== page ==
Surcease is one of those places that fiends like to talk about when they talk about the Upper Planes. It dulls the wits, they say, and the vital force. It takes away pain, but it doesn't solve anything, just replacing real sadness with pablum and scripture. And of course, the reason they're so quick to make these charges is that to some extent, they're true.
In Elysium, upon the first layer, Amoria, there is a secluded forest distant from all the usual settlements. It is still, save for the sound of a spring burbling out of a cleft rock into a wide, calm pool, from which a rivulet flows into Oceanus. Within this pool is a shifting portal to the Prime.
If someone is suffering from inconsolable sadness, a grief which has become more of a burden than they can bear, or a gnawing hate or anger, the portal may bring them from waters where they swim on the Prime, or the traveler's way may bring them across Elysium. Upon the rock of the spring is carved the pool's power:
Offer your salt tears into this spring,
drink of the fresh waters here.
Offer the frothy spittle of your hatred,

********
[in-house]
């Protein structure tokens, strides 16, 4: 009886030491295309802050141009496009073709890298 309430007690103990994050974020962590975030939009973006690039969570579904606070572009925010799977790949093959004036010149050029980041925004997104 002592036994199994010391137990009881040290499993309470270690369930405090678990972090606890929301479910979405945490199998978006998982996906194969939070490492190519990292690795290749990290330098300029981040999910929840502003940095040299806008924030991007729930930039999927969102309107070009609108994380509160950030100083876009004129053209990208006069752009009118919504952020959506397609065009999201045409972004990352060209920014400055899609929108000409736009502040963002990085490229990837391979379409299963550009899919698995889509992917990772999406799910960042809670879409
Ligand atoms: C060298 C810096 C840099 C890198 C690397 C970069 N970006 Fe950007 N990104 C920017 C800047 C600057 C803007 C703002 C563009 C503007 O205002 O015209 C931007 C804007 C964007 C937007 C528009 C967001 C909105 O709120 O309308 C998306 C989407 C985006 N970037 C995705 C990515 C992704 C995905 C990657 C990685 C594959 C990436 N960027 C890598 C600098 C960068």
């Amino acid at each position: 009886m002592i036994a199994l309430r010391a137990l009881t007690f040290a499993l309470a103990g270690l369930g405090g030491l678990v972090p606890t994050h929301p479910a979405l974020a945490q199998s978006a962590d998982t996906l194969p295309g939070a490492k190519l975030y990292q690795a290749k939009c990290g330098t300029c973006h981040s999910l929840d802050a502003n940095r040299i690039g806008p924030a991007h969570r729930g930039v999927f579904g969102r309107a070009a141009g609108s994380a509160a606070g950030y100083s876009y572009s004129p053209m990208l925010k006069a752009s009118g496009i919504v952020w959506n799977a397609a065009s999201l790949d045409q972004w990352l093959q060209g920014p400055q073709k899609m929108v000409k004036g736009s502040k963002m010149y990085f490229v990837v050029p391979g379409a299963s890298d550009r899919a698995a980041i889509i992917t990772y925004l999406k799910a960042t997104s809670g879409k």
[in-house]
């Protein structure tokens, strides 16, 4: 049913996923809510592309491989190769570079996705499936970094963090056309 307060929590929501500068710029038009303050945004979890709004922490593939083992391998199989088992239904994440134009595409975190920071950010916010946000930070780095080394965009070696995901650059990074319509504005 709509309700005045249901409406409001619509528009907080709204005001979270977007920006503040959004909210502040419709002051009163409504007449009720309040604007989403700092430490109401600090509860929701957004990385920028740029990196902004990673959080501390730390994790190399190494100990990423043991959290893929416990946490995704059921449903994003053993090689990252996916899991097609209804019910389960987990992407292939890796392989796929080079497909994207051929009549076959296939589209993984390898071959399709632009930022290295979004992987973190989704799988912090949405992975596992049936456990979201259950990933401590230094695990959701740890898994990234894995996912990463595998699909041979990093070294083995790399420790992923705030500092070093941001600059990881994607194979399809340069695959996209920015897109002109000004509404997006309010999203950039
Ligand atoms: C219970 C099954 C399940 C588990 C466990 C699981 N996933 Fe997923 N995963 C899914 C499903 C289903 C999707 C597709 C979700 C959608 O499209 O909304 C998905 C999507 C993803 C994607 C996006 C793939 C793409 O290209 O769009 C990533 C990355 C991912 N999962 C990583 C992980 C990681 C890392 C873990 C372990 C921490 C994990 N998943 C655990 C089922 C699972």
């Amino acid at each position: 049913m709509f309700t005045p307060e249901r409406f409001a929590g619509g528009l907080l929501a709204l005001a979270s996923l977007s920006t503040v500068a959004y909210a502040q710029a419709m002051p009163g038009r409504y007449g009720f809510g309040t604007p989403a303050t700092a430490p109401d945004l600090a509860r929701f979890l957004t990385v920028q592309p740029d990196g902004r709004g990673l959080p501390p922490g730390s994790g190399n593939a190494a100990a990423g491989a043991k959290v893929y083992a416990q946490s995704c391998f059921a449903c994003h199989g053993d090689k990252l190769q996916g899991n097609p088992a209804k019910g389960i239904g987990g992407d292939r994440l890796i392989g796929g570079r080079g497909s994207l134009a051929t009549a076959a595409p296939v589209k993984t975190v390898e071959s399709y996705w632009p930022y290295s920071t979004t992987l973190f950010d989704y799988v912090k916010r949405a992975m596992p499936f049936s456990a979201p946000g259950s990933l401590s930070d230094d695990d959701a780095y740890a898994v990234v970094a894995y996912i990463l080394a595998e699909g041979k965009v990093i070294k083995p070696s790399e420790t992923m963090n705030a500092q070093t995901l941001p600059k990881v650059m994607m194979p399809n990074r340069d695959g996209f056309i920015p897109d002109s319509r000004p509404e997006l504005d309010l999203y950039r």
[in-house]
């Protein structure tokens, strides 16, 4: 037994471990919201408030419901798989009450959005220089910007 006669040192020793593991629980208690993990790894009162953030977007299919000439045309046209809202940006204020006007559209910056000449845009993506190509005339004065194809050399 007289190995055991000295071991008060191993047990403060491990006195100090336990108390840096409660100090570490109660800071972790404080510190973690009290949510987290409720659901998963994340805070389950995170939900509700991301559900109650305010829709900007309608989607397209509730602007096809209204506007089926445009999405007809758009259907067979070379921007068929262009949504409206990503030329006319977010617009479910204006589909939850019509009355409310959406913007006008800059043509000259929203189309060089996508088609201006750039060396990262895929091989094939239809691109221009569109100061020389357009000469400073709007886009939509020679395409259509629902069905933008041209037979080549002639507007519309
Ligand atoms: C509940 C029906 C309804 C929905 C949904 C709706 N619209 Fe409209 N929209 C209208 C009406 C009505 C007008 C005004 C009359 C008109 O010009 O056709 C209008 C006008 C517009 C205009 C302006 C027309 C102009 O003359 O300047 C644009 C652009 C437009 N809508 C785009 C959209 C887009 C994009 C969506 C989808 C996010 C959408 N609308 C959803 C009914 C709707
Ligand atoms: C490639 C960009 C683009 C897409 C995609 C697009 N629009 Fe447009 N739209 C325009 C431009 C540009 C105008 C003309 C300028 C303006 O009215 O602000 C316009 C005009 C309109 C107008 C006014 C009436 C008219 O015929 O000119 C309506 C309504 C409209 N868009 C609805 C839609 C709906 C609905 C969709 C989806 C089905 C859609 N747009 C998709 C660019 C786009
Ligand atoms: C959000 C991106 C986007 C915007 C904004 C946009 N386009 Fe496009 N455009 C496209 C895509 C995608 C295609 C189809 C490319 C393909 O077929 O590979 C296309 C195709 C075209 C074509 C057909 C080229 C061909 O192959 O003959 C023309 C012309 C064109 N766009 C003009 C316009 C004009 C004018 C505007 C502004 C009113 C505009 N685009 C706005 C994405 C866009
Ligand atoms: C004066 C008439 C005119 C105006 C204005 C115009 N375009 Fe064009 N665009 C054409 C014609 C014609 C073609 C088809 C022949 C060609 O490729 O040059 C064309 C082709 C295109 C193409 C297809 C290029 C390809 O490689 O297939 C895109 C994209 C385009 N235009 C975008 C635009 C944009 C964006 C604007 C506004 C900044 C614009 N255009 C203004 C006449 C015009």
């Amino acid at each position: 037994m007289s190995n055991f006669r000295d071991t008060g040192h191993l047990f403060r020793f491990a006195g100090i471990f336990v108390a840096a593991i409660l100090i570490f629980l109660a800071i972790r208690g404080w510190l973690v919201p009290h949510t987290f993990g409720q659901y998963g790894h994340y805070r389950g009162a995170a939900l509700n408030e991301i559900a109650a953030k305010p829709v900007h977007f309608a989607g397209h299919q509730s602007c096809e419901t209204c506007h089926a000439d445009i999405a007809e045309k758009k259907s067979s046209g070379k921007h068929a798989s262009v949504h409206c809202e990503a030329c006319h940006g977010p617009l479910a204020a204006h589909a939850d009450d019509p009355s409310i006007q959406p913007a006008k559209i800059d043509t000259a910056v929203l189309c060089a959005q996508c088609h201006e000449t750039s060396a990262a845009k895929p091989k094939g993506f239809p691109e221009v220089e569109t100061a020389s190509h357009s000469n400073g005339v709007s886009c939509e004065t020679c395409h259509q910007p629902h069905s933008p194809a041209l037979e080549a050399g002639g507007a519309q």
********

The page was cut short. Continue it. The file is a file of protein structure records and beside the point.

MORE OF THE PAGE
bathe in the waters clear.
See here the stories of those who came before.
Unburden yourself, and build this stock of lore.
A character who sits by the pool, or swims in it, and is willing to tell his story, finds the memories of his woe rushing past him, the emotions intensifying. If he weeps, or spews his hatred, or otherwise adds to the waters of the pool, his story becomes part of the memories the pool keeps. If he is willing to surrender to the pool's power, his memories of the pain fade, leaving only the sketchy outlines of the events that occurred in his life, a cool factual narrative rather than the immediacy of experience. The price for this is a permanent -2 penalty to Wisdom, from abandoning such crucial life experiences. A few Elysian natives live nearby and can sense when Surcease is used; if the character stays with them for a while, adjusting and being counseled, this fades to a -1. The pool can also cure lycanthropy and magical alignment change; other effects are story-driven.